Breeding Bird Atlas 2 Species Accounts
- Nearly ubiquitous and likely increasing
Tiny and energetic, the Chipping Sparrow is a very common bird throughout the Commonwealth. The species’ chestnut cap and exceptional tameness makes this tiny sparrow easy to identify, as do the sharp chip calls that give the bird its name. Although some of our sparrow species are struggling to hold on as their populations dwindle in the face of large-scale changes in the Massachusetts landscape, the Chipping Sparrow is prospering since its fondness for forest clearings and suburban landscapes is serving the species well.
Historic StatusFrom the earliest accounts of the birds of Massachusetts, the Chipping Sparrow has been known as one of the most abundant and familiar species in the state. “It is found alike in the city and the village, in the field and the garden, in the forest and at the house-door,” wrote William Peabody (Peabody 1839). Never a denizen of the forest, it thrived when Massachusetts was mostly farmland, and likely increased after the state began the post-agricultural era reforestation process. It became known as “the little brown-capped pensioner of the dooryard and lawn, that comes about farmhouse doors to glean crumbs shaken from the tablecloth by thrifty housewives” (Forbush 1929). The Chipping Sparrow went on to gradually become the one of the most broadly distributed breeding birds in Massachusetts.
Atlas 1 DistributionChipping Sparrows flocked to clearings, both natural and cut, all across the Commonwealth during Atlas 1, and occurred in 84% of the blocks surveyed. They were found in over 94% of the blocks west of the Connecticut River Valley, and absent only from a handful of blocks in the southern edge of that region. The conspicuous thinning in their distribution on the Worcester Plateau is likely an artifact of coverage as much as a symptom of the species’ aversion to deep, closed areas of forest. Through much of the eastern parts of the state, Chipping Sparrows were widespread but less so than in the west. Cape Cod and the Islands supported a lower density of breeding Chipping Sparrows, with very little activity on Mid-Cape Cod and only 1 occupied block on Nantucket.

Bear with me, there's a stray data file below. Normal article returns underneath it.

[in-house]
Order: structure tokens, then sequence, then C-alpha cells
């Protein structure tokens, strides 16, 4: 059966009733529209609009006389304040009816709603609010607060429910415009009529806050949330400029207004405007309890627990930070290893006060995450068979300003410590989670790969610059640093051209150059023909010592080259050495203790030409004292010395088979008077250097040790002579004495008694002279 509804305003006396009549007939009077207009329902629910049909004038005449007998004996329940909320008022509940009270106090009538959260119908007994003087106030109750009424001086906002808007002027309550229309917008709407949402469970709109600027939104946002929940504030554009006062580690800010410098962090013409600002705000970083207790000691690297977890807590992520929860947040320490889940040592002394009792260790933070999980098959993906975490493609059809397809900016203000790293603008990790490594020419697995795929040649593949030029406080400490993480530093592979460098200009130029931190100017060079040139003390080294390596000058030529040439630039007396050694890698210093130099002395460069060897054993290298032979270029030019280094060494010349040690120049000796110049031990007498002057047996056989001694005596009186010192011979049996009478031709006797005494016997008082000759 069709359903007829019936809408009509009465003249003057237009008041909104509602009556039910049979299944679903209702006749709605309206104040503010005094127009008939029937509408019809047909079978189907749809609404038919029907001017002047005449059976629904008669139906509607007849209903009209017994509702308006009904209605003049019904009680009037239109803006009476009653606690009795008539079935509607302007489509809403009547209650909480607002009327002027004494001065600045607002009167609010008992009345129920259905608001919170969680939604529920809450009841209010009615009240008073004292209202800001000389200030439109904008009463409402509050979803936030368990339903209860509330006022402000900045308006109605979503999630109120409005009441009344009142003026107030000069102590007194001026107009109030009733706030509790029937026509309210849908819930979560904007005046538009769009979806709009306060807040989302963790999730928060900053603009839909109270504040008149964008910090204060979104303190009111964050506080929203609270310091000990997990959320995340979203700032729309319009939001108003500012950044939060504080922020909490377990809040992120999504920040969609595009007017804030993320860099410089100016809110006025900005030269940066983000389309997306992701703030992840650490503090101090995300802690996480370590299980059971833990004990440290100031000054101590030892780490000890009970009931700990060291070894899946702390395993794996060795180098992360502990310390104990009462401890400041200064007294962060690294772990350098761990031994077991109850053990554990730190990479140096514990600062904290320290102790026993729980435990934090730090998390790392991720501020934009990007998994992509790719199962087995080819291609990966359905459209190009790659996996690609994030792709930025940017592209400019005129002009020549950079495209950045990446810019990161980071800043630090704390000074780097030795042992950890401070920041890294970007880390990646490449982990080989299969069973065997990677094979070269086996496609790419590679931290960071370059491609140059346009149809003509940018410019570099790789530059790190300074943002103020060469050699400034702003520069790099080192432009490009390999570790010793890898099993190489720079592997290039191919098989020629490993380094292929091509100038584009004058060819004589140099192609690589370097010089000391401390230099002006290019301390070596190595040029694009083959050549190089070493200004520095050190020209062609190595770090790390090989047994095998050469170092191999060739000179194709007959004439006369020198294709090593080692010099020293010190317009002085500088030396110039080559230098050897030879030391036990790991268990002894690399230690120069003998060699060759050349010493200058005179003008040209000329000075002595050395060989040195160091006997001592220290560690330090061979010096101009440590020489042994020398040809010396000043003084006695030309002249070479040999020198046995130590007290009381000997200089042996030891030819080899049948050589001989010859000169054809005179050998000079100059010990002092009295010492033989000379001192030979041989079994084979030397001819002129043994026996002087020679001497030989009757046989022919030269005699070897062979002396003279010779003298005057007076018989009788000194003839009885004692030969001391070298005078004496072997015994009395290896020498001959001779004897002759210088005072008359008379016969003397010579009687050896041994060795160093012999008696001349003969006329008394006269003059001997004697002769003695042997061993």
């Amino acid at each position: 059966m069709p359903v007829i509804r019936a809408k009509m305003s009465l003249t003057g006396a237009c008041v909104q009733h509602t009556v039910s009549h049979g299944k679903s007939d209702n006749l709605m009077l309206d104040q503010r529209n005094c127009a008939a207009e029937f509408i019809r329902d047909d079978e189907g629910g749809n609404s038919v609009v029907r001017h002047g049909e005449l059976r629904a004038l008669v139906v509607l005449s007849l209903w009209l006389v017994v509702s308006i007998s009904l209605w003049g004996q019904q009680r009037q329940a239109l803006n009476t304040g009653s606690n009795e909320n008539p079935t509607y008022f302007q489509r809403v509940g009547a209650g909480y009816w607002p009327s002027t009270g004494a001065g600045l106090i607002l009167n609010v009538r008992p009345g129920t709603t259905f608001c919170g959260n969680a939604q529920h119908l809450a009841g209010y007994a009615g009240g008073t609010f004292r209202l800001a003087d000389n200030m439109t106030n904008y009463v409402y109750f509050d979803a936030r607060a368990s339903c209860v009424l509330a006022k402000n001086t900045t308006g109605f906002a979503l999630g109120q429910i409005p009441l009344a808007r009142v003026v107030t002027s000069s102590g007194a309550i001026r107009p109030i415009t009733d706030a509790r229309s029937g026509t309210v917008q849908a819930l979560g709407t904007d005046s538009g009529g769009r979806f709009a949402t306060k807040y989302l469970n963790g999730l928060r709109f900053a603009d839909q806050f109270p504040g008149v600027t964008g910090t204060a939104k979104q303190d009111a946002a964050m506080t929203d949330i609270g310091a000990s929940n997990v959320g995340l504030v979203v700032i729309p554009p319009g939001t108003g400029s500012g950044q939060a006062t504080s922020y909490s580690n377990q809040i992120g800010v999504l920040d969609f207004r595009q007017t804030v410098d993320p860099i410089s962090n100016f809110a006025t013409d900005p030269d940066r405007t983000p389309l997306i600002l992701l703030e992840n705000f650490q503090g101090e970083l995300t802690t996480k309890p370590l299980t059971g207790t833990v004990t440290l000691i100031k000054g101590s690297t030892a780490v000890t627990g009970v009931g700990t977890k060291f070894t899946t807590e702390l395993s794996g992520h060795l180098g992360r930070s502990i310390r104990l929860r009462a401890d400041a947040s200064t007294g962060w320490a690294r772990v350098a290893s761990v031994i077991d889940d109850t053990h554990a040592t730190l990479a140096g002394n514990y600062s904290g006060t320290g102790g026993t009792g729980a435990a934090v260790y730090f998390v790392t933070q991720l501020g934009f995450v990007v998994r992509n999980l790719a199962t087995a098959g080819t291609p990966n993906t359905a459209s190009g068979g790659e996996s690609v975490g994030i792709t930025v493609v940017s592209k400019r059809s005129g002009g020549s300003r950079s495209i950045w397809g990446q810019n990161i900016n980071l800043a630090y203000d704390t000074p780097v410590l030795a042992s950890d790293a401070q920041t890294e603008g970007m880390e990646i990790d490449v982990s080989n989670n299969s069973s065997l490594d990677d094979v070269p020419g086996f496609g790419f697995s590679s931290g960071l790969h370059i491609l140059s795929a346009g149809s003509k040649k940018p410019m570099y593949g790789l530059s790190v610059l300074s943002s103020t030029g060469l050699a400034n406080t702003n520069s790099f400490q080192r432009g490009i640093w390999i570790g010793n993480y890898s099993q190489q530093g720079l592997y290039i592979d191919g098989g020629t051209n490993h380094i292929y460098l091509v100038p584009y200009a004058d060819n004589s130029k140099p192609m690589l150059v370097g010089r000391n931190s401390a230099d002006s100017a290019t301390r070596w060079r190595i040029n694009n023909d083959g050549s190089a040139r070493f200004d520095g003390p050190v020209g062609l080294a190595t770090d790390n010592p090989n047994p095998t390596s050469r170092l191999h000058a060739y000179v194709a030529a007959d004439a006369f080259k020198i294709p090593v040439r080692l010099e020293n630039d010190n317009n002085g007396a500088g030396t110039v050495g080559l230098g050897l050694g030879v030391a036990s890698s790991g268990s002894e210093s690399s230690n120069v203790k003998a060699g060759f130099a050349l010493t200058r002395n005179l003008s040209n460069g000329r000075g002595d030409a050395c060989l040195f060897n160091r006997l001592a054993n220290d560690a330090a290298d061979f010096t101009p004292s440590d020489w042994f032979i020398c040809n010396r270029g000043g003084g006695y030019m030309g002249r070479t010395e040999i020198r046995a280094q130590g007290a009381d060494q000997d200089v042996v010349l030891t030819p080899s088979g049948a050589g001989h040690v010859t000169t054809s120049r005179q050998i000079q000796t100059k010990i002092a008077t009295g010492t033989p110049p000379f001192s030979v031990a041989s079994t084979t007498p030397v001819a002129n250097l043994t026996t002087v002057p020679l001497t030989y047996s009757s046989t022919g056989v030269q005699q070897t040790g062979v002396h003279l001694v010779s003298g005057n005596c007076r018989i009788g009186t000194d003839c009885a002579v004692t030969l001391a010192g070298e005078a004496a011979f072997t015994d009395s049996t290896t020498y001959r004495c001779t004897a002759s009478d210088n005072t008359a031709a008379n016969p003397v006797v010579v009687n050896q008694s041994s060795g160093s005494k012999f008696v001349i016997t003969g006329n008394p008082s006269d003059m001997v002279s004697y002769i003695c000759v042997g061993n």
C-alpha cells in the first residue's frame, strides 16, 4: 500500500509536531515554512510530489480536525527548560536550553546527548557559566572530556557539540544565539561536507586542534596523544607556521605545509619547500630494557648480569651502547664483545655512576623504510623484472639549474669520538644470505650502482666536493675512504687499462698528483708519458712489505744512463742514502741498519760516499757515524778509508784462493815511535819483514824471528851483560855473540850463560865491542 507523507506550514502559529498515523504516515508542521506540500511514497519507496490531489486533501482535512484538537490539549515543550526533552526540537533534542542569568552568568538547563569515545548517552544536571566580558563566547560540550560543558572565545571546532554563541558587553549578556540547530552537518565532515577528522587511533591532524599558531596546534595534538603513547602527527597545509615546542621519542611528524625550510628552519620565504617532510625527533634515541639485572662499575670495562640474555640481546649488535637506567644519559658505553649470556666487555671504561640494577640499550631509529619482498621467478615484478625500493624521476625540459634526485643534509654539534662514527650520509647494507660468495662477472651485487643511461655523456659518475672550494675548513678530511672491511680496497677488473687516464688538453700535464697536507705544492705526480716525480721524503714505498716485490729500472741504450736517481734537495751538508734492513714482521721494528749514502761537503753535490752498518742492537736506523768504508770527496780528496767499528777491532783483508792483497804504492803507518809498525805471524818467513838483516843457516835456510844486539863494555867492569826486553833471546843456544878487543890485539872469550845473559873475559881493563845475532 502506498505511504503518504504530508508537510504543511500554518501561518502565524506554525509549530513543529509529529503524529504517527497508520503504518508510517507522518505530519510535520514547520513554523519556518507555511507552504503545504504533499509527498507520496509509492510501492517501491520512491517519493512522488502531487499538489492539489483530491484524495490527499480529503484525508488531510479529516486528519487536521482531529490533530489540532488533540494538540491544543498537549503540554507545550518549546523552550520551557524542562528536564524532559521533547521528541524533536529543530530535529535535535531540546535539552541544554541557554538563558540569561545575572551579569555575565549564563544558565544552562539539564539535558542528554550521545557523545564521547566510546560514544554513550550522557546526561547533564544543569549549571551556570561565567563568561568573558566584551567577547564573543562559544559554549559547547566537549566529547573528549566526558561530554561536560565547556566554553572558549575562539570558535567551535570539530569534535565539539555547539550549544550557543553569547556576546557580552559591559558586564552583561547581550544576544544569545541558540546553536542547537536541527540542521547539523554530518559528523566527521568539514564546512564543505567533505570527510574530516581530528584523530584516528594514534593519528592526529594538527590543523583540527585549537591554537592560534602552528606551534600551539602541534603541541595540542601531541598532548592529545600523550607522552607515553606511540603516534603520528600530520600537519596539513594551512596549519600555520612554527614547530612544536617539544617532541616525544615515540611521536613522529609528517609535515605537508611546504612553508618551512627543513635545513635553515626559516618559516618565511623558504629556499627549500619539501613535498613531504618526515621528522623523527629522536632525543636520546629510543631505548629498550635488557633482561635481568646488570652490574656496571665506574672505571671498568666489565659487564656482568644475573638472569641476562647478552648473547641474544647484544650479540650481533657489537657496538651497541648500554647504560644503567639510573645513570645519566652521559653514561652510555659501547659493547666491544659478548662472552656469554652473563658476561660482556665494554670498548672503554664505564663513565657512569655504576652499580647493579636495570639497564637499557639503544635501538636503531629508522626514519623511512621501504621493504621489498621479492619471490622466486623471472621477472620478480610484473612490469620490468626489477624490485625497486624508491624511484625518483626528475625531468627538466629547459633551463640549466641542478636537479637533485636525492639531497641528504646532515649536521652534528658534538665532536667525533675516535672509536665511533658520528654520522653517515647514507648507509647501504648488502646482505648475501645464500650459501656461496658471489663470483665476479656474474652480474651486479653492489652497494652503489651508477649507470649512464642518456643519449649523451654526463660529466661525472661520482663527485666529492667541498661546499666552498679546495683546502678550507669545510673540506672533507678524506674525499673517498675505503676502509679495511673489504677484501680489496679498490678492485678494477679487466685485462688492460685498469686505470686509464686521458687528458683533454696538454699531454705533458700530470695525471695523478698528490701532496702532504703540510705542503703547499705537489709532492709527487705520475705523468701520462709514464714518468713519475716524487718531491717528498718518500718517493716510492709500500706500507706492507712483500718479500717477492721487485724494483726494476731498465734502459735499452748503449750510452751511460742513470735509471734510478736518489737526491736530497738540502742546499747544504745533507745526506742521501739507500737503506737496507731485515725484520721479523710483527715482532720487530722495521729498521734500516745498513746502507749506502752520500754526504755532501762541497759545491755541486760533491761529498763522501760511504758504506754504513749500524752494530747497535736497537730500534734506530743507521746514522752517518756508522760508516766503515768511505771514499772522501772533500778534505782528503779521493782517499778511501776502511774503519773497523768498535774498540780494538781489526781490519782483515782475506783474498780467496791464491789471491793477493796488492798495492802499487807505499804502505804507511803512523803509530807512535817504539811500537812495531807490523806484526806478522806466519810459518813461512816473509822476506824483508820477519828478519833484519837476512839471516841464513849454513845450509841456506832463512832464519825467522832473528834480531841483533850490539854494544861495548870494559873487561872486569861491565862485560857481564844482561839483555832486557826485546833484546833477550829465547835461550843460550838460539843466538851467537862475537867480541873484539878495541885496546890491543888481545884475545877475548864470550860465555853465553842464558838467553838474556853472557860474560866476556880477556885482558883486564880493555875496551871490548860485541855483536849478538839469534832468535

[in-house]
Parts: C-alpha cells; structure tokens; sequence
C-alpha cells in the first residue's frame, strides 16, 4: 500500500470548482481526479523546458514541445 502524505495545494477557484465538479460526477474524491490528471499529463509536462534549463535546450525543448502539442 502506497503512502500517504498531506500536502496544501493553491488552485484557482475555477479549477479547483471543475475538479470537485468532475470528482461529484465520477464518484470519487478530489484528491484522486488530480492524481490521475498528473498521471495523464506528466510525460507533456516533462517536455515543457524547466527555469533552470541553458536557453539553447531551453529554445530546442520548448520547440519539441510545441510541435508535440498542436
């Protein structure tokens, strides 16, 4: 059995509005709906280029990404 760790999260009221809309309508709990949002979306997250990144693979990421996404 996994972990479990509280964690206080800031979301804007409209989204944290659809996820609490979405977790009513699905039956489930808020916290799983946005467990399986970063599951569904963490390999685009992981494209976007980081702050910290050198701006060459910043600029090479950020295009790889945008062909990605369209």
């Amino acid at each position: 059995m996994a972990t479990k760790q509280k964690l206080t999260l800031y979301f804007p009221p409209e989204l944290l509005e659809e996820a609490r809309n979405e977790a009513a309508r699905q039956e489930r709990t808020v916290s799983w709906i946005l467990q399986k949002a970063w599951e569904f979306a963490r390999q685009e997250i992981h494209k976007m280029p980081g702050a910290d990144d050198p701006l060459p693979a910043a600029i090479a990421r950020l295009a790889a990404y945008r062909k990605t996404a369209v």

Atlas 2 Distribution and ChangeDespite this near ubiquity in Atlas 1, Chipping Sparrows still managed to find room to grow and spread their chippy joy during Atlas 2, and they increased to 95% block occupancy statewide. It was the eastern portion of the state that afforded them the most room for growth. The Coastal Plains, Bristol/Narragansett Lowlands, and Cape Cod and the Islands all sported a growing footprint for Chipping Sparrows in Atlas 2. The Chipping Sparrow came in twelfth in the overall distribution competition.
Atlas 1 Map
Atlas 2 Map
Atlas Change Map
|Atlas 1||Atlas 2||Change|
|Ecoregion||# Blocks||% Blocks||% of Range||# Blocks||% Blocks||% of Range||Change in # Blocks||Change in % Blocks|
|Marble Valleys/Housatonic Valley||39||100.0||4.8||39||100.0||4.0||0||0.0|
|Lower Berkshire Hills||27||96.4||3.3||30||96.8||3.0||1||3.7|
|Connecticut River Valley||51||91.1||6.3||63||96.9||6.4||3||6.3|
|Lower Worcester Plateau||60||81.1||7.4||80||100.0||8.1||5||9.3|
|S. New England Coastal Plains and Hills||239||88.5||29.5||276||97.5||28.0||16||7.1|
|Bristol and Narragansett Lowlands||92||86.8||11.3||112||98.2||11.4||11||10.9|
|Cape Cod and Islands||77||56.6||9.5||114||79.2||11.6||23||19.2|